“The White House hung the pro-life community out to dry,” said one Senate source familiar with the incident.
Separate sources claimed that White House lobbyists deceived some Republican senators into voting, in effect, to kill Brownback’s amendment, incorrectly informing them just before the cloture roll call that pro-life groups — including the Family Research Council — would not be scoring that procedural vote in their annual ranking of Congress.
In fact, the Family Research Council had notified 49 senators of their intention to score the cloture vote, a spokesman told Human Events. But the president’s lobbyists reportedly told senators that this had changed. For whatever reason, a decisive number of senators did appear to flip on the vote at the last moment.
Three senators who had explicitly indicated their support for Brownback’s amendment the day before — James Inhofe (R.-Okla.), George Allen (R.-Va.) and Pete Fitzgerald (R.-Ill.) — ended up voting for cloture, which killed the amendment.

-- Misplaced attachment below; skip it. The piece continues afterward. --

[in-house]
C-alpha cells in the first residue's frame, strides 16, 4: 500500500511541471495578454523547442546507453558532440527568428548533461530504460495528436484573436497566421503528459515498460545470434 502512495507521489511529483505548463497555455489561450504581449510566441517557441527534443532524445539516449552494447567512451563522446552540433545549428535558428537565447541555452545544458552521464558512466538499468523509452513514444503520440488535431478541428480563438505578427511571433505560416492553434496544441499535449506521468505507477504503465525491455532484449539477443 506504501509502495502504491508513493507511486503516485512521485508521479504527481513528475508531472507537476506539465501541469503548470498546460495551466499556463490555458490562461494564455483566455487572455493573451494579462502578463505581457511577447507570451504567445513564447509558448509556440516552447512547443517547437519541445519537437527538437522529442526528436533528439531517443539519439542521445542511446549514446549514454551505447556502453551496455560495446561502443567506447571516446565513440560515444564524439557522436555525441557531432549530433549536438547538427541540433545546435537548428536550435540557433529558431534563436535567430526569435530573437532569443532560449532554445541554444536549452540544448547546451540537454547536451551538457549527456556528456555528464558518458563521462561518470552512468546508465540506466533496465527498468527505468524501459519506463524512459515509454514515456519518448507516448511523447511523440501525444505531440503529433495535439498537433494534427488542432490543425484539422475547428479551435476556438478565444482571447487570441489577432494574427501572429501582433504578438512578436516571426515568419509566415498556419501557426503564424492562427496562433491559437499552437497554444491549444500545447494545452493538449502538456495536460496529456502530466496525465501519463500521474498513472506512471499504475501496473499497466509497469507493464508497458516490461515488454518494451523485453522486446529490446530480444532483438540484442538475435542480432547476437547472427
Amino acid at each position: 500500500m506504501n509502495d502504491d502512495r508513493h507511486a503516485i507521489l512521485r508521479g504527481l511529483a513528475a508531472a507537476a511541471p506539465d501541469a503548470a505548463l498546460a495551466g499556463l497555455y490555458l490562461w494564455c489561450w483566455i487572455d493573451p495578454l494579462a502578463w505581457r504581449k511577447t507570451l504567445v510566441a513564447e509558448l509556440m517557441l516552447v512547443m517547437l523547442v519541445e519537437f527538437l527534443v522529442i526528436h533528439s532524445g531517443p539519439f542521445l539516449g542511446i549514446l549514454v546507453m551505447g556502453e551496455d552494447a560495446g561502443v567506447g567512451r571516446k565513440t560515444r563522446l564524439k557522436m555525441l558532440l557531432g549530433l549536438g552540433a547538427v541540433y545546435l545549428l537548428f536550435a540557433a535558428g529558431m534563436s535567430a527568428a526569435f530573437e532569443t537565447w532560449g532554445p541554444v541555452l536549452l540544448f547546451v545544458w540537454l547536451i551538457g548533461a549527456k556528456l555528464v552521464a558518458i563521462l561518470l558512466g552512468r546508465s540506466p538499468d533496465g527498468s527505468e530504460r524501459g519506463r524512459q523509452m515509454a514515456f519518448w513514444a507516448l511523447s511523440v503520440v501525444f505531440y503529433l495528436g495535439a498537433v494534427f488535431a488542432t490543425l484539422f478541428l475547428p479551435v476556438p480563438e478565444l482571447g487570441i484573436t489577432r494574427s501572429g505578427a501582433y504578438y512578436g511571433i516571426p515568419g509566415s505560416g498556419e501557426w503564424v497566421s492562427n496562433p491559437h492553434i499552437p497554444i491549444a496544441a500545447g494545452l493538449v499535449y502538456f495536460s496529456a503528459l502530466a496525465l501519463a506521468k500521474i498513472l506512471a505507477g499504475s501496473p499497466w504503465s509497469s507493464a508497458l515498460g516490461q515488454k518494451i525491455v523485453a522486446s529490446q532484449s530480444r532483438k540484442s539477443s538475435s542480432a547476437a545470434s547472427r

A spokesman for the staunchly pro-life Inhofe, a long-time conservative champion, said the senator voted for cloture because he thought it was important to have a clean anti-terrorism insurance bill. Inhofe, a co-sponsor of Brownback’s complete ban on human cloning, believes there will be another opportunity in this Senate to vote on Brownback’s bill, the spokesman said.
A spokeswoman for Allen confirmed that the White House had asked for a “yes” vote. Allen, she said, feared that if the cloture vote failed, “the terrorism insurance legislation would have been set aside” by Daschle.
A spokesman for Fitzgerald did not return calls for comment.
According to an eyewitness, Fitzgerald and three other Republican senators — Pete Domenici (R.-N.M.), Bob Bennett (R.-Utah), and Mike Crapo (R.-Idaho) — actually voted with Brownback at first, then reversed their votes before the voting period was up. Domenici declined to talk to Human Events about his reversal. Spokesmen for Bennett and Crapo did not return calls.
If these six senators had voted with Brownback against cloture, cloture would have fallen short with only 59 votes. As a result, nothing could have stopped a vote on Brownback’s amendment to prohibit the patenting of human embryos.
Family Research Council President Ken Connor was sharply critical of the White House moves in supporting cloture.
“The vote on the Brownback amendment would likely have been the most significant pro-life vote in this session of Congress,” Connor said in a written statement. “The White House had an opportunity to lead on an issue of critical importance to pro-family/pro-life groups, but instead chose to dissemble.”